• Town Center is separated from transit by a section of non-walkable development south of TC including large blocks, wide streets and fast traffic.  In order to correct this, redevelopment of this area is necessary into grid of narrower streets and smaller buildings/blocks.
  • Wiehle is completely unsatisfactory as no residential exists close to station areas and pedestrian/biker access to station is terrible.  Grid of streets is missing and existing streets are too wide/fast.  Walkers are not safe.
  • Most of Reston won’t change and can’t change. Many people will opt for the automotive environment. But there is this opportunity to create a walkable environment between stations that should not be ignored.
Panel Discussion:
Participants: Greg Trimmer of JBG; David Whyte, TOD and street design expert, and Heidi Merkel, Fairfax Co. staff lead for Reston master planning special study.
Greg Trimmer Comments:
  • He favors walkable, mixed use development that promotes biking
  • JBG invests only in TOD development  It has invested in property in proximity to all three Reston Metro station areas.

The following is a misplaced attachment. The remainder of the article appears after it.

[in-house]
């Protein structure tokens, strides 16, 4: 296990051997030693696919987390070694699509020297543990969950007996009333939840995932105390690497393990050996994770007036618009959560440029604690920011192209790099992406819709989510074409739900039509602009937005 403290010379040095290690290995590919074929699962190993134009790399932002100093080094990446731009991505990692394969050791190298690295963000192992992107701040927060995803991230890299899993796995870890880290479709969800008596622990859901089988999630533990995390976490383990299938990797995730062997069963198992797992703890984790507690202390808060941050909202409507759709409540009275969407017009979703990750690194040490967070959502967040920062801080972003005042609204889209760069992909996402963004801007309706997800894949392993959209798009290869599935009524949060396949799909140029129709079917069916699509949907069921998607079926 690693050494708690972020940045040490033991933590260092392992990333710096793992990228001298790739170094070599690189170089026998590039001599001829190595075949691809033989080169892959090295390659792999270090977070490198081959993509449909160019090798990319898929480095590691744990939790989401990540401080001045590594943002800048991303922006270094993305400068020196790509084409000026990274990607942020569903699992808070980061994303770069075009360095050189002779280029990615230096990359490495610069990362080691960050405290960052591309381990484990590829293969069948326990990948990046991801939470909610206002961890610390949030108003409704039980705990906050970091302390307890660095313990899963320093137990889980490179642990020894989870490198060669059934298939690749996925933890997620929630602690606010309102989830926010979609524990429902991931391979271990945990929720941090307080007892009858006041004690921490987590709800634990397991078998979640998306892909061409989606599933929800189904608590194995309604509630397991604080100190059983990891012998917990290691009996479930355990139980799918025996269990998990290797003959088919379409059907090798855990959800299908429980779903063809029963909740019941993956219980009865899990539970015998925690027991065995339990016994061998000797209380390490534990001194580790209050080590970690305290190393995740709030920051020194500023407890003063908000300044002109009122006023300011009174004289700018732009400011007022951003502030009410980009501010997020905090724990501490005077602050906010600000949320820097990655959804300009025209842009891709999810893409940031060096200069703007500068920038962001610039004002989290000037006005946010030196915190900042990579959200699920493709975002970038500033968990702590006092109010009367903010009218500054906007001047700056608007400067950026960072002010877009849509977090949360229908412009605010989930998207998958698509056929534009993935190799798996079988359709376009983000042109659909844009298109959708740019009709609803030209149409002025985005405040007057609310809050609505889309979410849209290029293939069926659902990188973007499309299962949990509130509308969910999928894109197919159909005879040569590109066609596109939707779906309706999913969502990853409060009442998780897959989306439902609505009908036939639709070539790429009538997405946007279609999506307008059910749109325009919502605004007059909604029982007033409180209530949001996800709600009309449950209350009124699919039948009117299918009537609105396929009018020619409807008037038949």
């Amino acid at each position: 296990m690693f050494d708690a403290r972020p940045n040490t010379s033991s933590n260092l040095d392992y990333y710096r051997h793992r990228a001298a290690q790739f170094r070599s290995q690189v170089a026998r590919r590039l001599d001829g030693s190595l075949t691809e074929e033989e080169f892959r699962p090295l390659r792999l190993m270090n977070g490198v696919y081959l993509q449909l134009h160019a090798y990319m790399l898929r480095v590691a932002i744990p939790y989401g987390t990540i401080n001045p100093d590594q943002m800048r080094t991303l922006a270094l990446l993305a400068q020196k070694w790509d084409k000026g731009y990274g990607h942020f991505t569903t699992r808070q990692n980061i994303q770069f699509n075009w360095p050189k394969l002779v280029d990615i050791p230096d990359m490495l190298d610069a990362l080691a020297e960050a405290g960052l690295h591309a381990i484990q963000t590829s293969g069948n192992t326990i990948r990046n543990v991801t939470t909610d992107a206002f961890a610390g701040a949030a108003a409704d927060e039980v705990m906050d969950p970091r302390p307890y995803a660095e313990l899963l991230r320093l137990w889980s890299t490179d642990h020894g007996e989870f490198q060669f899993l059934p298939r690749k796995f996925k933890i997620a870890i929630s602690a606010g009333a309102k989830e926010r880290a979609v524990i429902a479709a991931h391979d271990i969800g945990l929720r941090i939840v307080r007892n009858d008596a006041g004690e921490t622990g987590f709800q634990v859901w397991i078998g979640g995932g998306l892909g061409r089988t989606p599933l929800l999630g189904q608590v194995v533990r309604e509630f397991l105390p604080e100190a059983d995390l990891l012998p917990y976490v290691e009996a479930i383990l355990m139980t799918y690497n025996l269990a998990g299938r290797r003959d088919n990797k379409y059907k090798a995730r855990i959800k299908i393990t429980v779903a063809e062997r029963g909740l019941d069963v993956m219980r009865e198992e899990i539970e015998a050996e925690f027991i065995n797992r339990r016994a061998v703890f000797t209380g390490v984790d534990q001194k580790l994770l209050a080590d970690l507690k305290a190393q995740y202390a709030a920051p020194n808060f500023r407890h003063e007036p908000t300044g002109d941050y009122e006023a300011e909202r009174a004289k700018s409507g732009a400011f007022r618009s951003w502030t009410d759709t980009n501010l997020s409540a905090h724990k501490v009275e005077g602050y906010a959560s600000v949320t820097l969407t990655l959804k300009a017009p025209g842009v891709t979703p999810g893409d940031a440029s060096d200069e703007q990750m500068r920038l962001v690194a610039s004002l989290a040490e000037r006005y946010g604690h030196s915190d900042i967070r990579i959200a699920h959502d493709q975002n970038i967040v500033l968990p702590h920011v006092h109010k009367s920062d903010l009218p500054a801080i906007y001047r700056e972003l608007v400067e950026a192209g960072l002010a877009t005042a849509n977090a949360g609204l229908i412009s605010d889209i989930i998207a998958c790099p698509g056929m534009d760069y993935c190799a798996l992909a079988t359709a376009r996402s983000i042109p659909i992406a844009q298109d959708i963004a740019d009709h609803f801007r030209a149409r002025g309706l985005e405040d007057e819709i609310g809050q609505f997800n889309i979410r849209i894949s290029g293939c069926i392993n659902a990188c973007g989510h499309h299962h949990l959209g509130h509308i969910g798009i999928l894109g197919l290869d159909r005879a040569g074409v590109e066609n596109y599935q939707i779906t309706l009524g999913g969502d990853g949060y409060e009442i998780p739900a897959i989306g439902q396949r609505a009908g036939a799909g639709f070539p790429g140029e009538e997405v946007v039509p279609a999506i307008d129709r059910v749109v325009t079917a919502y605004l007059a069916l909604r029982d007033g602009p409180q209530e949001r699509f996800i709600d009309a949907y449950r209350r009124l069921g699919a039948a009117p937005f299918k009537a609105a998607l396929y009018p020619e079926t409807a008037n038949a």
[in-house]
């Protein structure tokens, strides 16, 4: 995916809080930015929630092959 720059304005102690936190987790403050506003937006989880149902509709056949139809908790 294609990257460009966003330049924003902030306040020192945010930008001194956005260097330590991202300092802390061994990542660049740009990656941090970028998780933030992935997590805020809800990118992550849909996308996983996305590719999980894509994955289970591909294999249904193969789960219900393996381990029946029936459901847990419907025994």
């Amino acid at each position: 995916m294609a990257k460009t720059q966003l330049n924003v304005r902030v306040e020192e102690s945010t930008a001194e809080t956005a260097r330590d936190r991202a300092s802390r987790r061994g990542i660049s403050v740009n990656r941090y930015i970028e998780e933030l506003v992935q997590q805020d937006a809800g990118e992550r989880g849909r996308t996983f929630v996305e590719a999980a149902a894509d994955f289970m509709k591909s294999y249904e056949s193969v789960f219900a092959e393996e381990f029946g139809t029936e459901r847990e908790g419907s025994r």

• There is a very highly educated workforce in Reston that favors mixed use development.  
  • In the Reston Heights project, JBG has attempted to facilitate easy access to Town Center Metro Station, but current VDOT rules have thwarted every solution proposed.  Luckily Supervisor Hudgins interceded on JBG’s behalf and provided a “slip sheet” which is a special waiver to allow plans to proceed without hold-up until VDOT allows solution.  JBG is willing to pay for solution at future date.

David Whyte Comments:
  • There are a few pockets around the village centers that may undergo change but most of the area will remain unchanged.  
  • Streets in Reston need to regulate usage.
  • Through traffic by out-of-area commuters has to be curtailed.
  • This can be done be re-designing streetscapes.

Heidi Merkel Comments:
  • Reston is undergoing an evolution in form around metro stations.
  • The ½ mile radius for increased allowable density around the metro stations will not extend south of Sunrise Valley Drive.
  • Goals around the stations are diversity of housing, environmental stewardship, and making sure green natural areas are integrated into the area.
  • This includes planning parks, plazas and meeting spaces.
  • VDOT has had an epiphany regarding street design and has designated Fairfax County as the prototype area to experiment with new street designs.
  • Urban Design Standards are very, very specific about what is required around each transit station area.